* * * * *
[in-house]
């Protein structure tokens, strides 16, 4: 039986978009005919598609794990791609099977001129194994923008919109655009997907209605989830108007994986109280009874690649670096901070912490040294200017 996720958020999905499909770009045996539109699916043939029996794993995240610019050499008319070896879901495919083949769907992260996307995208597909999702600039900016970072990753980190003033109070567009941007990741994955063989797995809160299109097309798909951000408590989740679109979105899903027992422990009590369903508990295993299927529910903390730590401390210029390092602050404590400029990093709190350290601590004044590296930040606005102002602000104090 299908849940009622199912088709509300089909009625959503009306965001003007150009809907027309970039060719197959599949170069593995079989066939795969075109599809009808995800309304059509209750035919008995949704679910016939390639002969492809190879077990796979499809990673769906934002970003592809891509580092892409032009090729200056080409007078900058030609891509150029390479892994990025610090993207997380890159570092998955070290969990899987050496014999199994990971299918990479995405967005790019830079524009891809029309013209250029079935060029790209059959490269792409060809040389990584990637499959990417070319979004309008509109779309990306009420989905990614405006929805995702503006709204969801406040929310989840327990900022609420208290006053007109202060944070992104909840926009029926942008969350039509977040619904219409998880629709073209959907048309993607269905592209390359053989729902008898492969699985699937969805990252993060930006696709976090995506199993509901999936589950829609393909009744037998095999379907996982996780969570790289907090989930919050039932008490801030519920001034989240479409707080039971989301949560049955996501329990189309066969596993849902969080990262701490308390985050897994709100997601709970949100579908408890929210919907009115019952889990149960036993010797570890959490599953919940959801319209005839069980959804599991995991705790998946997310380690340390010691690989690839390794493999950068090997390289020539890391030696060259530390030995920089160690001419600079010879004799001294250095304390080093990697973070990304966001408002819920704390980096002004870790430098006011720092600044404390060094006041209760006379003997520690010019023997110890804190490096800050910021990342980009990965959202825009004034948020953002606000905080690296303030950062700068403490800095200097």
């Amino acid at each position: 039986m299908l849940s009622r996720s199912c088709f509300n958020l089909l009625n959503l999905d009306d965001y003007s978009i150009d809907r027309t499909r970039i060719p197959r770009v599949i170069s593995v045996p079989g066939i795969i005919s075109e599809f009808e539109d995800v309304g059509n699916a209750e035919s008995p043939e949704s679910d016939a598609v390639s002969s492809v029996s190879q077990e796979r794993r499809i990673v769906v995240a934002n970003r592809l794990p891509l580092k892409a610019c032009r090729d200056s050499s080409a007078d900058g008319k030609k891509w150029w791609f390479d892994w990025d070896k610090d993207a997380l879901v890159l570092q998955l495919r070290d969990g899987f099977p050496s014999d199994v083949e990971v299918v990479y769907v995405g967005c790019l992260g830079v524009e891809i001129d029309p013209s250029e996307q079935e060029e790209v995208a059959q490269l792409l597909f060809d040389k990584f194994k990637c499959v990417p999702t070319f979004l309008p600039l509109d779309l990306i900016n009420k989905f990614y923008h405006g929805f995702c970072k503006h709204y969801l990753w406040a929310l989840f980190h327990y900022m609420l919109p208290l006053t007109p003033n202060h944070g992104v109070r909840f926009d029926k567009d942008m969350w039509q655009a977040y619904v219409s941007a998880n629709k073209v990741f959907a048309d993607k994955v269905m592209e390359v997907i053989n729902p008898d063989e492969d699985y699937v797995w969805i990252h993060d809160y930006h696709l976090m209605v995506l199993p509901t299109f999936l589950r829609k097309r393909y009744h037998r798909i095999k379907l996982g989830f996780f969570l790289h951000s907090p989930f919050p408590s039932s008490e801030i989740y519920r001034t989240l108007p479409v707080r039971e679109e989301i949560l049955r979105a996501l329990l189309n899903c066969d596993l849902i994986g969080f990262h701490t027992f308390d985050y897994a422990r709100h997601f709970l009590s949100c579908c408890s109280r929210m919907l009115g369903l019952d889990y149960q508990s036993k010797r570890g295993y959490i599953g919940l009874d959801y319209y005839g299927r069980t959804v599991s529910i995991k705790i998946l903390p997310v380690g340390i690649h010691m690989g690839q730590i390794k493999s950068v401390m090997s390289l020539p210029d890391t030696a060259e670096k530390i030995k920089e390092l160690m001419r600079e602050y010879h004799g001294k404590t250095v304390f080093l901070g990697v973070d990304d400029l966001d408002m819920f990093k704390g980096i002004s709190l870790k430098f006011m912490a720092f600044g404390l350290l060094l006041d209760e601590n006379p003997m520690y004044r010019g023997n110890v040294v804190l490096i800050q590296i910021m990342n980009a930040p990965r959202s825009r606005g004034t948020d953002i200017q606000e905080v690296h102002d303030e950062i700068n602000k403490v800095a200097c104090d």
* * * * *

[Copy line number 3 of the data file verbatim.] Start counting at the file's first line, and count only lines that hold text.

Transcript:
């Amino acid at each position: 039986m299908l849940s009622r996720s199912c088709f509300n958020l089909l009625n959503l999905d009306d965001y003007s978009i150009d809907r027309t499909r970039i060719p197959r770009v599949i170069s593995v045996p079989g066939i795969i005919s075109e599809f009808e539109d995800v309304g059509n699916a209750e035919s008995p043939e949704s679910d016939a598609v390639s002969s492809v029996s190879q077990e796979r794993r499809i990673v769906v995240a934002n970003r592809l794990p891509l580092k892409a610019c032009r090729d200056s050499s080409a007078d900058g008319k030609k891509w150029w791609f390479d892994w990025d070896k610090d993207a997380l879901v890159l570092q998955l495919r070290d969990g899987f099977p050496s014999d199994v083949e990971v299918v990479y769907v995405g967005c790019l992260g830079v524009e891809i001129d029309p013209s250029e996307q079935e060029e790209v995208a059959q490269l792409l597909f060809d040389k990584f194994k990637c499959v990417p999702t070319f979004l309008p600039l509109d779309l990306i900016n009420k989905f990614y923008h405006g929805f995702c970072k503006h709204y969801l990753w406040a929310l989840f980190h327990y900022m609420l919109p208290l006053t007109p003033n202060h944070g992104v109070r909840f926009d029926k567009d942008m969350w039509q655009a977040y619904v219409s941007a998880n629709k073209v990741f959907a048309d993607k994955v269905m592209e390359v997907i053989n729902p008898d063989e492969d699985y699937v797995w969805i990252h993060d809160y930006h696709l976090m209605v995506l199993p509901t299109f999936l589950r829609k097309r393909y009744h037998r798909i095999k379907l996982g989830f996780f969570l790289h951000s907090p989930f919050p408590s039932s008490e801030i989740y519920r001034t989240l108007p479409v707080r039971e679109e989301i949560l049955r979105a996501l329990l189309n899903c066969d596993l849902i994986g969080f990262h701490t027992f308390d985050y897994a422990r709100h997601f709970l009590s949100c579908c408890s109280r929210m919907l009115g369903l019952d889990y149960q508990s036993k010797r570890g295993y959490i599953g919940l009874d959801y319209y005839g299927r069980t959804v599991s529910i995991k705790i998946l903390p997310v380690g340390i690649h010691m690989g690839q730590i390794k493999s950068v401390m090997s390289l020539p210029d890391t030696a060259e670096k530390i030995k920089e390092l160690m001419r600079e602050y010879h004799g001294k404590t250095v304390f080093l901070g990697v973070d990304d400029l966001d408002m819920f990093k704390g980096i002004s709190l870790k430098f006011m912490a720092f600044g404390l350290l060094l006041d209760e601590n006379p003997m520690y004044r010019g023997n110890v040294v804190l490096i800050q590296i910021m990342n980009a930040p990965r959202s825009r606005g004034t948020d953002i200017q606000e905080v690296h102002d303030e950062i700068n602000k403490v800095a200097c104090d």